Serious backsliding in terms of democracy and the freedom of media can be observed throughout the region over the past decade. Yet, the EU has remained rather silent on these developments, even when confronted with concrete evidence, as in the case of the recent wiretapping scandal in Macedonia, or the Savamala incident in Serbia. This leaves the impression that the EU is willing to provide external support to regimes that include considerable shortcomings in terms of democratic governance for the sake of the (false) promise of stability.

This exchange of stability for external lenience on matters of democracy can be called a ‘stabilitocracy.’ In a regional context this practice has led to establishment of a new type of illiberal political systems that formally commits to EU integration and internalizes the reform discourse, but in practice continues to govern through informal rules and clientelism,while at the same time it continues to offer stability towards the EU, be it in pacifying regional issues, such as bilateral relations, or in regard to external challenges, such as the flow of refugees.

However, these offers are misleading, as the lack of democracy in the region is the main source of instability itself. Semi-authoritarian stabilitocracies are both willing to cause and manage instability with their neighbors or towards the internal other – the opposition or minorities – for the sake of securing continued rule. Paradoxically, if things continue as they are, the Western Balkans will end up not only with less liberal democracy but also less stability, and this is why the trend of stabilitocracy promotion needs to be reversed.

After years of democratic decline, the new Macedonian government that took office in May 2017 constituted not just the first democratic transfer of power in the region in four years, but also an apparent break with the success of autocratic rule in the WB. The results of the local elections held in October 2017 ratified the change of government and gave it not just much needed backing, but also clarified that after a decade of increasing authoritarian rule, clientilism and nationalism, most citizens back a different political course. It is important for the EU to learn the lessons from the Macedonian experience.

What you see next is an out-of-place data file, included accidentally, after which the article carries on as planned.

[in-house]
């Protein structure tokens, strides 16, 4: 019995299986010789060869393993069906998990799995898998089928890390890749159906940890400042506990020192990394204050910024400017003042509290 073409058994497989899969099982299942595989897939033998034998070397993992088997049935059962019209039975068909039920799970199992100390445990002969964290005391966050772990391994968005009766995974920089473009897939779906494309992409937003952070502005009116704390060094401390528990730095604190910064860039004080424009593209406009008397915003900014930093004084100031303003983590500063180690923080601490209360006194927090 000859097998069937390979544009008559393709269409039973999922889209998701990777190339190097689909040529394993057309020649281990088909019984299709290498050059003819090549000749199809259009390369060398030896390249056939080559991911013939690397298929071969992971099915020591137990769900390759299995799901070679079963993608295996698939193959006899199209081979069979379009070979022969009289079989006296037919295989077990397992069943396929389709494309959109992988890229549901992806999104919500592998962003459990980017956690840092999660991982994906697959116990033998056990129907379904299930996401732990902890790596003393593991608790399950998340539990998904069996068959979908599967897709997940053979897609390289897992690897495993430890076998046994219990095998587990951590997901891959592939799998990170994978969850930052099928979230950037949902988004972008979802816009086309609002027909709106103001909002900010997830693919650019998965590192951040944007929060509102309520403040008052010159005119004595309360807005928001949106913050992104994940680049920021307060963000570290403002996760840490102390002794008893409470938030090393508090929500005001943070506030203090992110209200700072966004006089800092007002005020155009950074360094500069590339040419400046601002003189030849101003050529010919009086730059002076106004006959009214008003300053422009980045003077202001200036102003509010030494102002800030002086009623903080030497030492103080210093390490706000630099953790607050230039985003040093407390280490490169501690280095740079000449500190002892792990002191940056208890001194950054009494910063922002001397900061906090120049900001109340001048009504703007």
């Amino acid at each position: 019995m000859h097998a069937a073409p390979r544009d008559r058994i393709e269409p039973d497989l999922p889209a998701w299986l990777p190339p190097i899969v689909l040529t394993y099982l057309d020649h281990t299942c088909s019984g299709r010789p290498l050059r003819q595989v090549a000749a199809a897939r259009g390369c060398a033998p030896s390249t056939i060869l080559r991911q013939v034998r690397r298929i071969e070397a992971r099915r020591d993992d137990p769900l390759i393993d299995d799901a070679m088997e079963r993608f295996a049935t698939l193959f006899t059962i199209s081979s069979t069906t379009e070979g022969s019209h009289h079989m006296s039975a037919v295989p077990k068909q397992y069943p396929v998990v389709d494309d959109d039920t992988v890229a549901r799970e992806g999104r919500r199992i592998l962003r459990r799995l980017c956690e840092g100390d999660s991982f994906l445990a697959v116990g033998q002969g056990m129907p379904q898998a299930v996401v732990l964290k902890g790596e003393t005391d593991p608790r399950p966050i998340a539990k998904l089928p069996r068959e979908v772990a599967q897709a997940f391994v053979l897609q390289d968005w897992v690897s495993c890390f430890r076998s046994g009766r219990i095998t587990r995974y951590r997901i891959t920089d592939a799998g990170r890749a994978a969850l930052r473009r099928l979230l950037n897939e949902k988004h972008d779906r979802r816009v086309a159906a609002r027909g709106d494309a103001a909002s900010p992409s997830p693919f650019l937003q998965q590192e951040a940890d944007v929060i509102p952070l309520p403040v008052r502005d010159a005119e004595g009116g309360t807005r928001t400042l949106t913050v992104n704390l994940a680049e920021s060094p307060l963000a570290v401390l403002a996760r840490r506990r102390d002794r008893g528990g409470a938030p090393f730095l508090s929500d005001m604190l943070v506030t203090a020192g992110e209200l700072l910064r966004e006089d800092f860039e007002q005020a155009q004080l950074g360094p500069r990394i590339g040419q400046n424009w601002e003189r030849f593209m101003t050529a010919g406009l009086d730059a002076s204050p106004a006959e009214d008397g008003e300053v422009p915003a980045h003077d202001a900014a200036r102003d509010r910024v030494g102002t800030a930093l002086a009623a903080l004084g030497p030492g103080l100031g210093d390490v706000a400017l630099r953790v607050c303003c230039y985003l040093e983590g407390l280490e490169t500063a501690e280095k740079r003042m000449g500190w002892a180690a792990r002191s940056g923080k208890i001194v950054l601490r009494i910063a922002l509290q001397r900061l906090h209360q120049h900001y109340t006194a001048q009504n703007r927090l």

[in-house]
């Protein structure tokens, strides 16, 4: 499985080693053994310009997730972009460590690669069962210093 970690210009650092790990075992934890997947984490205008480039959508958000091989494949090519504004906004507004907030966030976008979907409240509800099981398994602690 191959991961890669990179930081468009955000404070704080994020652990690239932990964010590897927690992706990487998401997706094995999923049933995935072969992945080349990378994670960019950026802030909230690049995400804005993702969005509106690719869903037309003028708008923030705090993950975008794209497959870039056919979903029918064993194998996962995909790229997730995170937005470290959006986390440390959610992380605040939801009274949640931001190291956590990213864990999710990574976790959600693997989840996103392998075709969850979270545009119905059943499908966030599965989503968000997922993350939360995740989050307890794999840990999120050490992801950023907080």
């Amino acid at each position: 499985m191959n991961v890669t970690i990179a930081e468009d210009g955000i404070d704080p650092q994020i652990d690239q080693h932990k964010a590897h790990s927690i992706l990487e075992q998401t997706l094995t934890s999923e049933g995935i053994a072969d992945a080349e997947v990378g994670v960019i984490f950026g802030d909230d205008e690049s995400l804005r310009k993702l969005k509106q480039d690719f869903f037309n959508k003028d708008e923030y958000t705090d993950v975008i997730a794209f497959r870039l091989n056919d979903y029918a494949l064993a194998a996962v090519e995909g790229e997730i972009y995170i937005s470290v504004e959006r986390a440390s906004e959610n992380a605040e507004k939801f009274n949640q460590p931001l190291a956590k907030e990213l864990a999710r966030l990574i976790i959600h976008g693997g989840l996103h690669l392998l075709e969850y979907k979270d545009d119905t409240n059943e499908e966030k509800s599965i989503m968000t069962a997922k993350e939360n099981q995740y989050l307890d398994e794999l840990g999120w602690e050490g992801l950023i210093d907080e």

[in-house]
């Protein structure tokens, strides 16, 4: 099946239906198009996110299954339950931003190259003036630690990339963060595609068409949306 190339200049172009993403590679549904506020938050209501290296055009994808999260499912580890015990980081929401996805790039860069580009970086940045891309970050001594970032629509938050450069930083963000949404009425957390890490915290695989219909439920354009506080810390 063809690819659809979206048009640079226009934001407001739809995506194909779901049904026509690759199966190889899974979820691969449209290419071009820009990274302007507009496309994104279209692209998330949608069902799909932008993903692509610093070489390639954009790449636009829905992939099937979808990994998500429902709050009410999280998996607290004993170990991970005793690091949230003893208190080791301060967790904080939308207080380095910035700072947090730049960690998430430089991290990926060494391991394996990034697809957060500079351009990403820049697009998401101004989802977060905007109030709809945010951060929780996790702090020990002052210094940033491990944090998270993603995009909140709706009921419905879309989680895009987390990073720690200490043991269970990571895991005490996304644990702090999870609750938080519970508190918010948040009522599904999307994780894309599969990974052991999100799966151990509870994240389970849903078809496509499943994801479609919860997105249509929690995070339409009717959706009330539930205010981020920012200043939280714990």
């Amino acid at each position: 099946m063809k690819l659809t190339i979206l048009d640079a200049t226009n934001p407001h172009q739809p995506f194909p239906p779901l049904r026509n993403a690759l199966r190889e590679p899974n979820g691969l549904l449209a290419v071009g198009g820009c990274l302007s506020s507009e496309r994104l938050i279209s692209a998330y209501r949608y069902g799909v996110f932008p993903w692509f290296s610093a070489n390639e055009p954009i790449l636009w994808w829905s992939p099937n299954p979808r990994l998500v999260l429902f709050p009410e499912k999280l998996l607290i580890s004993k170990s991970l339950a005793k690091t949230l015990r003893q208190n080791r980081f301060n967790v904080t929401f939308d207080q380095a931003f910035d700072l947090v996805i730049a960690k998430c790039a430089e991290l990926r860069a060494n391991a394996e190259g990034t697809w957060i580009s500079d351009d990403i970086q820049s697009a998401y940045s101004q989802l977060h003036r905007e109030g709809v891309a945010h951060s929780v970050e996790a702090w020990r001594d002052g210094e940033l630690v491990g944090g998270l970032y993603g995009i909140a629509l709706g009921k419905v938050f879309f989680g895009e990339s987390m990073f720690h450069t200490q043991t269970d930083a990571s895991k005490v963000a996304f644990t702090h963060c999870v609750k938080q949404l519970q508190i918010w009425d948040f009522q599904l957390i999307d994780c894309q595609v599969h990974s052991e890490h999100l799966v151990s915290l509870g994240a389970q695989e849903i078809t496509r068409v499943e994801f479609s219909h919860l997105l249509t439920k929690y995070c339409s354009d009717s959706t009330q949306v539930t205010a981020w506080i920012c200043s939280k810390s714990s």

First, in response to the state capture in several Balkan countries, a Macedonian moment, meaning a concerted action of a broad opposition coalition that would overthrow the incumbent in an election, monitored by civil society with large-scale social movements, and the EU as well as US mediation, is increasingly becoming the only path toward renewing democratic rule in the region.

Second, the biggest failure of electoral revolutions in the 2000s was the failure to build and respect institutions and rules. From Milorad Dodik in the Republika Srpska in 2006 to Vučić in 2012, too often the hope of Western actors was pinned on finding the next reliable, reformist partner. The result has been supporting the current generation of strongmen, who talk of reform when it suits them, but building a highly personalized system of control. Key for sustainable change is strengthening institutions over people and building of professional and transparent institutions able to break the power of patronage networks that are the main transmission belts between politics and citizens across the region.

Third, sustainable change also requires a new type of party politics. To date, most parties in the region are deeply distrusted and joined to get a job not to pursue a political commitment. The political groups of the European Parliament should use their position of influence to remind their Balkan counterparts to their commitment to respect European values including the democracy and the rule of law.

Finally, following the change in power, the EU’s interest in critical input from expert NGOs and assistance to civil society fades out. It is vital that international democracy promoters maintain their support for the inclusion of civil society and social movements in an effort to create pressure on the new governments to govern better and more transparently. Additionally, efforts should be made to support constructive (local) grassroots initiatives.


The op-ed is a short version of the latest BiEPAG Policy Brief “Western Balkans and the EU: Fresh Wind in the Sails of Enlargement”, produced by Marko Kmezić and Florian Bieber